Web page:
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by Piatkus, 6 October 2016. ISBN: 978-0-349-40658-9
Kate Shackleton first became
an investigator after the Great War when she developed her detective skills to
hunt for her husband, Gerald, who was listed at Missing In Action. Soon Kate
was helping other distressed and desperate people to seek out their missing
loved ones and this turned into a Private Investigation business, still
focusing mainly on locating the missing.
years after the end of the War Kate received proof that Gerald was dead and she
has learned to accept her loss. However, her detection business continues to
thrive, aided by her assistant, Jim Sykes, and her housekeeper, Mrs Sugden.
is the middle of the summer and Kate and her assistants all agree that nothing
happens in August and they might as well take a well-earned break from
detection. They depart to their holiday destinations, all of them in Yorkshire.
Kate chooses Whitby, the seaside resort where she and Gerald first met and
became engaged. It is also the town where Kate’s old school friend, Alma,
lives. Alma’s daughter, Felicity, is Kate’s god-daughter and Kate is very fond
the first afternoon of Kate’s holiday she makes a nostalgic visit to the
jeweller’s shop where Gerald had bought her engagement ring and discovers the
shop owner dead in his back room. Things get even more complicated when Kate
hears that Felicity has disappeared. Worse is to follow. Alma’s husband had
vanished years before and she is scraping a precarious living as a fortune
teller on Whitby pier. She had hopes of marrying the jeweller but everybody
else who knew him was convinced that marriage to Alma did not figure in his
plans. Kate realises that Alma could be suspected of lashing out in anger if
she discovered the unwelcome truth. Even more worrying for Kate is the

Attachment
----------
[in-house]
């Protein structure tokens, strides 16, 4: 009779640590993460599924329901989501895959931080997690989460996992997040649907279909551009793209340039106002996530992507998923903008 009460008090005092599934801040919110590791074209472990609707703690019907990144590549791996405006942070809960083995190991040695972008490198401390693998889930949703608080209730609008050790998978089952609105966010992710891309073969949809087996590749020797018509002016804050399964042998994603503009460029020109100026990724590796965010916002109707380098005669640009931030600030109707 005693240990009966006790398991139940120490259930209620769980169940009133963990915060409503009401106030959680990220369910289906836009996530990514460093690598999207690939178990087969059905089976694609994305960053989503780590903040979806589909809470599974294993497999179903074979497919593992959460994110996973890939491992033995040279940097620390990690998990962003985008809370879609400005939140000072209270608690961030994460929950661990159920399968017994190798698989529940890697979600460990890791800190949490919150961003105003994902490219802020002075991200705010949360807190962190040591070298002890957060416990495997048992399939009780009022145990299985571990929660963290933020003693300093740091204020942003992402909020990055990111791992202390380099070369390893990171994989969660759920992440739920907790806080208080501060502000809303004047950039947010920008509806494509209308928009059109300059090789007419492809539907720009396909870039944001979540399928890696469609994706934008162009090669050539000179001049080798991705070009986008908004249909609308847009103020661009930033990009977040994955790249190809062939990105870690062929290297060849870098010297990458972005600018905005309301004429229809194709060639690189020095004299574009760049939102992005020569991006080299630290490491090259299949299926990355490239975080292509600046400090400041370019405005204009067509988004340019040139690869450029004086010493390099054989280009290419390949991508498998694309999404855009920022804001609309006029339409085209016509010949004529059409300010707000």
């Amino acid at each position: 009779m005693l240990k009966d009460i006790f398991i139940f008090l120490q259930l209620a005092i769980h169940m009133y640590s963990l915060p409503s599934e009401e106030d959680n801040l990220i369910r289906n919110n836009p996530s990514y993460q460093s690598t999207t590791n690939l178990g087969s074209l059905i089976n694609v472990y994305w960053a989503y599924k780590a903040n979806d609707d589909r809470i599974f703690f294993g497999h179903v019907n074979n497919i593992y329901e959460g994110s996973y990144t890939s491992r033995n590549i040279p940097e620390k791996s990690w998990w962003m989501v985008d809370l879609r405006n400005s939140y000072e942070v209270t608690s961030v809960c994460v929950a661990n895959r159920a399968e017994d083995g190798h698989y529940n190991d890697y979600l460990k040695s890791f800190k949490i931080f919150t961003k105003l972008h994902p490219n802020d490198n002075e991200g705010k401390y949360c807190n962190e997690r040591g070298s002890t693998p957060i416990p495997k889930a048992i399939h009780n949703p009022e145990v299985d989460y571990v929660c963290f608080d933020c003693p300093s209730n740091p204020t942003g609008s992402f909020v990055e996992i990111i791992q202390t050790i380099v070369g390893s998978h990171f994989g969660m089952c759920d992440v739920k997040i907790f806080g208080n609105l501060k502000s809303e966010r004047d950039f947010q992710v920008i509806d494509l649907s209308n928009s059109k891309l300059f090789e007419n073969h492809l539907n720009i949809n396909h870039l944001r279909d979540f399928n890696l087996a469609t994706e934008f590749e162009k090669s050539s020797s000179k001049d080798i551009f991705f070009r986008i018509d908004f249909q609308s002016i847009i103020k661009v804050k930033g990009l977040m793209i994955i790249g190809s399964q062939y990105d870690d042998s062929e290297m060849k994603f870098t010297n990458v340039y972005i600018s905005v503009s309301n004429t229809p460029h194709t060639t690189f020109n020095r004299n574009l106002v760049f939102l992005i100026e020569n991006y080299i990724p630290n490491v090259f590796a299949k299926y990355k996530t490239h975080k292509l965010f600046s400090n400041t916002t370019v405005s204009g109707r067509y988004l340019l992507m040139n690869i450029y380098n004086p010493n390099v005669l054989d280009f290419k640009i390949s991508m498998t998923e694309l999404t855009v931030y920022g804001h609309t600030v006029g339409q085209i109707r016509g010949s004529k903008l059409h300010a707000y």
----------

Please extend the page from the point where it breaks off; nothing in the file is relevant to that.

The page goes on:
knowledge that Felicity has never ceased to hope her father would return. It is
known that she went to the jeweller’s shop to pawn the watchguard that is her
family’s only valuable possession. Kate is racked by the fear that Felicity
resented the jeweller’s attentions to her mother enough to lash out and kill
him and then ran away in panic.
the local police sergeant indicates that he suspects Kate of involvement in the
murder and of signalling to smugglers, she knows she needs help to discover the
truth. Fortunately, both Jim Sykes and Mrs Sugden are happy to cut short their
holidays and rally round.
Death at the
is the eighth book in the Kate Shackleton series and it is definitely a series
that moved from strength to strength. Kate is a delightful protagonist, honest,
honourable and brave. She is a wonderful depiction of the young, childless
widows that were so numerous after the First World War; not bitter but regretful
and taking a strong interest in the nieces, nephews and godchildren who, in
some measure, fill the gap left by the children she never had. All the other
characters are skilfully portrayed and, although this is part of a series, it
is not necessary to have read the earlier books to enjoy this novel. Although I
would recommend any reader who likes historical crime fiction to read them all
– you are in for a treat. The plot is intriguing and, true to its title, Death
at the Seaside has superb descriptions of Whitby and its surrounding
countryside. Definitely a page turner.
Frances Brodyis a pseudonym
of Frances McNeil who lives in Leeds where she was born and grew up. She worked
in the USA as a secretary in Washington DC and New York. Frances studied at
Ruskin College, Oxford and read English Literature and History at York
University.Starting her writing life in radio, she has written scripts for
television and theatre. Frances turned to crime for her first novel, Dying
in the Wool, set on the outskirts of Bradford, Yorkshire in the
1920s.Four further books have followed
featuring Kate Shackleton,
Carol Westronis a successful short
story writer and a Creative Writing teacher.She is the moderator for the cosy/historical crime panel, The Deadly
Dames.Her crime novels are set both in
contemporary and Victorian times.The
Terminal Velocity of Cats is the first in her Scene of Crimes novels, was published
July 2013. Her latest book The Fragility
of Poppies was published 10 June 2016.